Yes, by all means, research. It certainly doesn't make you a lesser Christian to research other faiths...if anything, (IMO) it would make you a better Christian, because you have some understanding of other people and how they think. If, in the course of your research, you start to feel that 'maybe there's another way', so be it.
Our Religion Teacher, Father Herdner, told us
"There are many paths to God. I chose this one since it was the one I was most comfortable with. But it is not the only path."
Very well said...and I've been telling people the same thing for years!
While others are content with travelling along a nicely paved path, with all the things to see pointed out to them, I prefer going along the path that's overgrown with obstacles and thickets. I believe it's more rewarding finding your way thru these perils and seeing that, with perserverance and devotion towards continuing the journey, that you have overcome things that others have not.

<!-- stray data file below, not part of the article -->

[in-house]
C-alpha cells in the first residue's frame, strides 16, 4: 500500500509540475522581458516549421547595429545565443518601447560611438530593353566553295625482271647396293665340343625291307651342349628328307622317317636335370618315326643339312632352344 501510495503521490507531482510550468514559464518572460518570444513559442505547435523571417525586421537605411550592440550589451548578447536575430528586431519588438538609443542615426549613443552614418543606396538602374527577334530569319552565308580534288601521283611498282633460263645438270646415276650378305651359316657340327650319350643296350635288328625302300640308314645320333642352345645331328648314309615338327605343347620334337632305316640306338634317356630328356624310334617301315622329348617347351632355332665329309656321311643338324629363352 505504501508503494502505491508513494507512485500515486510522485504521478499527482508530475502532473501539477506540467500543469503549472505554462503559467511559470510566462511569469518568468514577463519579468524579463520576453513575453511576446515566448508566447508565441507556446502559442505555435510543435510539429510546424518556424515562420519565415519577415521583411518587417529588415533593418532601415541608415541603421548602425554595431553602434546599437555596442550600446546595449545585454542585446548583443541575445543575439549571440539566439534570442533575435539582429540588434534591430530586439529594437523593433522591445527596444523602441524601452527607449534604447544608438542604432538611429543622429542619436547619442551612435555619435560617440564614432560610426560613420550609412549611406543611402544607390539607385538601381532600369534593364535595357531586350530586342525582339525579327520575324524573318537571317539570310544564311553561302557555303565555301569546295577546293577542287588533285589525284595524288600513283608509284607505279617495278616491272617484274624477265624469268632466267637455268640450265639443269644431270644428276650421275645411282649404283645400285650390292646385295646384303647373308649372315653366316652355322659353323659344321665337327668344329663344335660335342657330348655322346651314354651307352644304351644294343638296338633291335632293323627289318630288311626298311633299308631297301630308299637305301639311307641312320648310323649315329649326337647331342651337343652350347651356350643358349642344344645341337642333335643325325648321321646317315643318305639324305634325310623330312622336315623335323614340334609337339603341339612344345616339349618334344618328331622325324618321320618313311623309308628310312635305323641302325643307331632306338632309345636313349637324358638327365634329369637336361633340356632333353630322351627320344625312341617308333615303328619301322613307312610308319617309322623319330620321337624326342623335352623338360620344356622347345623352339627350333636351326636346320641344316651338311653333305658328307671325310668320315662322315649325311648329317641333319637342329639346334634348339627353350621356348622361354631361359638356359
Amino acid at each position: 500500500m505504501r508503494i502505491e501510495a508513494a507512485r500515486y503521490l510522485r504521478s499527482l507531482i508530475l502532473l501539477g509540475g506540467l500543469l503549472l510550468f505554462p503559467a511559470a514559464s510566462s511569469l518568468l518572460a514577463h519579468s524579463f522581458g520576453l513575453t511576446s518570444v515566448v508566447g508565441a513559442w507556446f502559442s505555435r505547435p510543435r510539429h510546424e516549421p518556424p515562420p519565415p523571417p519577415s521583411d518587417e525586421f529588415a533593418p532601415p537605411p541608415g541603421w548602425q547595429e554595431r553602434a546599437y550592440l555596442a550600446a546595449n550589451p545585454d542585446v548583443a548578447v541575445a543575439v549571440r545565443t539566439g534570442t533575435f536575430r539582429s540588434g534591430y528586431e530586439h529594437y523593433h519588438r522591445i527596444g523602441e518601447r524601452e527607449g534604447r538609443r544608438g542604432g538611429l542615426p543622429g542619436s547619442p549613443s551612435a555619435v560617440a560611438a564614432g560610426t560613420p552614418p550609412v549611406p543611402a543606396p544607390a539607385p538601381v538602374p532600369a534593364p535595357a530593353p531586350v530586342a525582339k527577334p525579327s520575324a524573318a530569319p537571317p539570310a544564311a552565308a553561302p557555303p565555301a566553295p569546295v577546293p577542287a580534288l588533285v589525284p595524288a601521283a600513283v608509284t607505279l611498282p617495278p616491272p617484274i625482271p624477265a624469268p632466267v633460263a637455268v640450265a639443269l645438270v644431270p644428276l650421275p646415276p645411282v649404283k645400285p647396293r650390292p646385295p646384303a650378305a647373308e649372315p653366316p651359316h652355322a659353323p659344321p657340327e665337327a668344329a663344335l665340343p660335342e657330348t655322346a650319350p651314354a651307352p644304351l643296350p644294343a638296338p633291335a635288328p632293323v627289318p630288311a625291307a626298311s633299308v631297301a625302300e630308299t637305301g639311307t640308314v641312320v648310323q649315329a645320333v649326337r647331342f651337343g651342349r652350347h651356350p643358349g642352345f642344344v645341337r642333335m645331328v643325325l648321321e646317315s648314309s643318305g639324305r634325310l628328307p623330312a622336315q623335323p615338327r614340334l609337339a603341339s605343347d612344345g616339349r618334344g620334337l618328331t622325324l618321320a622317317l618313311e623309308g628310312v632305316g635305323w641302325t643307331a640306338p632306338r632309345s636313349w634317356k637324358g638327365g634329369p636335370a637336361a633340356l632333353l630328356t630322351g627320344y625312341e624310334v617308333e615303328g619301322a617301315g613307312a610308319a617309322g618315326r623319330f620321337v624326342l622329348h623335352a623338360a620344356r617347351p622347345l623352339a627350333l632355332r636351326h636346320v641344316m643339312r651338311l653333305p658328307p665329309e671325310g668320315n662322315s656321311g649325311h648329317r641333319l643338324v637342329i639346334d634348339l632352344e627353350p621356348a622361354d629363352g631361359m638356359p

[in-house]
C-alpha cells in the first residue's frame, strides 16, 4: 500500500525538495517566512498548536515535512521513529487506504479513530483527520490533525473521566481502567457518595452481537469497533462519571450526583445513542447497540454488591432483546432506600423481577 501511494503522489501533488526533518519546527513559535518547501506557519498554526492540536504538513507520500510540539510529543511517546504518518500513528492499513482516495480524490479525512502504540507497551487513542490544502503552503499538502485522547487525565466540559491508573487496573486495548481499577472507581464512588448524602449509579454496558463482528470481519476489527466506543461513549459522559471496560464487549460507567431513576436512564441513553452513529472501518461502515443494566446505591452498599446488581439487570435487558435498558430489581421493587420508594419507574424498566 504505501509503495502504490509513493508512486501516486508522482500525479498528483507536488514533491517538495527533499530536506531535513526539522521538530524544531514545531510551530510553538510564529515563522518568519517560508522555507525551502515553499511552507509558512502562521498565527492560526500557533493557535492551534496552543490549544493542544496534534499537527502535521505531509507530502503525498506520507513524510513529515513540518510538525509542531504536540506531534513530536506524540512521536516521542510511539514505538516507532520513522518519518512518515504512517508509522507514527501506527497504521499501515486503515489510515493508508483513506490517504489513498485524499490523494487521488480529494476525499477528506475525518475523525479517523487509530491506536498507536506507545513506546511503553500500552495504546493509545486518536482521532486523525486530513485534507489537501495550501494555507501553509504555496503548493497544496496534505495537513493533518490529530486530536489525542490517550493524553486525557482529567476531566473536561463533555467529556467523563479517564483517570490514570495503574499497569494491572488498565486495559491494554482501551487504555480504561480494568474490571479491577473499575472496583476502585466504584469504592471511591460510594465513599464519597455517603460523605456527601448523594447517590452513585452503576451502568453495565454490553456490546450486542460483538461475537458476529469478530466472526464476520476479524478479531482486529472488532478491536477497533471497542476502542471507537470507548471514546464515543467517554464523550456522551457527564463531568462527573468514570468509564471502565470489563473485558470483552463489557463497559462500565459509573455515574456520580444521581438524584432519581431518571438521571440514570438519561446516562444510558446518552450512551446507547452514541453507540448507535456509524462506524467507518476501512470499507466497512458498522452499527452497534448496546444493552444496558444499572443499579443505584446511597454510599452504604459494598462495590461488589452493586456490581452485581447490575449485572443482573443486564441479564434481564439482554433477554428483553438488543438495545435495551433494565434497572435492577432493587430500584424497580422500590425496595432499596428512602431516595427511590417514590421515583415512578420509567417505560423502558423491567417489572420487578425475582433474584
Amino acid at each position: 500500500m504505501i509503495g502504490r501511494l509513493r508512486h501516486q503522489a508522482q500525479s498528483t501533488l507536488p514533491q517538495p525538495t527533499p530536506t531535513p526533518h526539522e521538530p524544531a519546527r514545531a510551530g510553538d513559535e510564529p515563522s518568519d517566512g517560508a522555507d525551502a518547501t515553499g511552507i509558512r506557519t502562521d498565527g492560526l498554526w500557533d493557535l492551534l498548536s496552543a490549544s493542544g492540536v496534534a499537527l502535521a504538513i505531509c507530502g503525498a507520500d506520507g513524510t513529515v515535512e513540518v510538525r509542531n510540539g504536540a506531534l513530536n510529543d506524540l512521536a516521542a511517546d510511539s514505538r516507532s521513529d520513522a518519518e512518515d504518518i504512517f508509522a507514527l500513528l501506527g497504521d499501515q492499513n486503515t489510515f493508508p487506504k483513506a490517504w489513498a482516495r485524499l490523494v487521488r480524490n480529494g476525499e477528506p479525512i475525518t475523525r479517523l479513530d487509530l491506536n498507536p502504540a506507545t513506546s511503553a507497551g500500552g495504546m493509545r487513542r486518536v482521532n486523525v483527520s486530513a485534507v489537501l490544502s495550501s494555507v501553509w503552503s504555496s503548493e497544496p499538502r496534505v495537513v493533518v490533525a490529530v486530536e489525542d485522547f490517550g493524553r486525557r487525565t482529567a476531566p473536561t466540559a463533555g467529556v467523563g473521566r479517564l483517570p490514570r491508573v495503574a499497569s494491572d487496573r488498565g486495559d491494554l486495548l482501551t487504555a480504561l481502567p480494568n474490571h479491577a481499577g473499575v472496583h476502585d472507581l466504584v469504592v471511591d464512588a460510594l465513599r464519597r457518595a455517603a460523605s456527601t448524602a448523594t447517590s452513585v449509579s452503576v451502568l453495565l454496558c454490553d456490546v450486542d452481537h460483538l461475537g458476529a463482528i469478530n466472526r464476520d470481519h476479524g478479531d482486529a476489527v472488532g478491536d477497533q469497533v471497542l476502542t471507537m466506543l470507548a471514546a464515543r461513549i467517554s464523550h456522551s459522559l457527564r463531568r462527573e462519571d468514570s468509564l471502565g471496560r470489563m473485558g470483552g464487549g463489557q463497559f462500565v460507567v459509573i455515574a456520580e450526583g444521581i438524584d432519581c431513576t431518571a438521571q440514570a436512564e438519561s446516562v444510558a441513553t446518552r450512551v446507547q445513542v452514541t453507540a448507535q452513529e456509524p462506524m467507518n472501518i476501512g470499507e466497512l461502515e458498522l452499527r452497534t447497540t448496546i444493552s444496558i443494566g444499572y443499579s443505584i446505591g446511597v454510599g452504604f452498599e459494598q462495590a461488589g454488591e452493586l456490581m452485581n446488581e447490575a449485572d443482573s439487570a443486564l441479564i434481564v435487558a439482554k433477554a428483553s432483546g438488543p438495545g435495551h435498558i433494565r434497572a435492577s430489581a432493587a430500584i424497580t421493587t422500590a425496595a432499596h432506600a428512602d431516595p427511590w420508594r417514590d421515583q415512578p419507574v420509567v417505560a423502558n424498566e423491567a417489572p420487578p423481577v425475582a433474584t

I confirmed that belief a few years ago, on a hike thru nearby woods. I could have easily taken a path that is quite well-trodden and known to almost everybody who visits these woods...but I saw a part that I hadn't been on in years, and it was overgrown with trees and pricker bushes (lots of them, too!) and decided "This is the way I will go today". So, after a quick study of what seemed the straightest course, I started in. Within minutes, I saw that this track was a bit more difficult than it initially appeared; as I was plucking the prickers out of my legs and arms (and trying to wipe the trickles of blood away), I suddenly thought of people I know who would instinctly turn around and look for an easier way. Others would whine for help, saying "this is too hard". I remembered that this could be a general metaphor for life itself...it isn't easy. It's not supposed to be. You could cry all you want, but one way or another, you have to keep moving and get through it. So, I quietly continued on my way. The prickers and trees got thicker as I went along - at some points, I was crouching and climbing through prickers and thorns, squeezing between trees...even having a thorny branch swing back and smack me in the forehead, but I kept moving. After some time (I really didn't know how long I'd been "in the rough") I emerged into a small clearing and I had time to access my wounds. Amazingly, I couldn't find any. The places where the prickers had sunk into my skin (and I did wipe trickles of blood away) were clear - not a speck of blood or trace of a puncture. My forehead wasn't bleeding at all (from that vicious thorny branch attack). In my beliefs, that was my gods' way of saying "well done"...and at that moment, a beautiful deer stepped into the far end of the clearing, looked at me for a minute then turned back to the woods and walked away. I took that as a sign (again, from my gods) that seeing that deer was my reward for what I'd just accomplished. If I had taken the easy path, I wouldn't have seen that. This confirmed what I've believed all along. No matter what obstacles or barriers you are going through, you have to keep moving. It will be worth it. You'll see.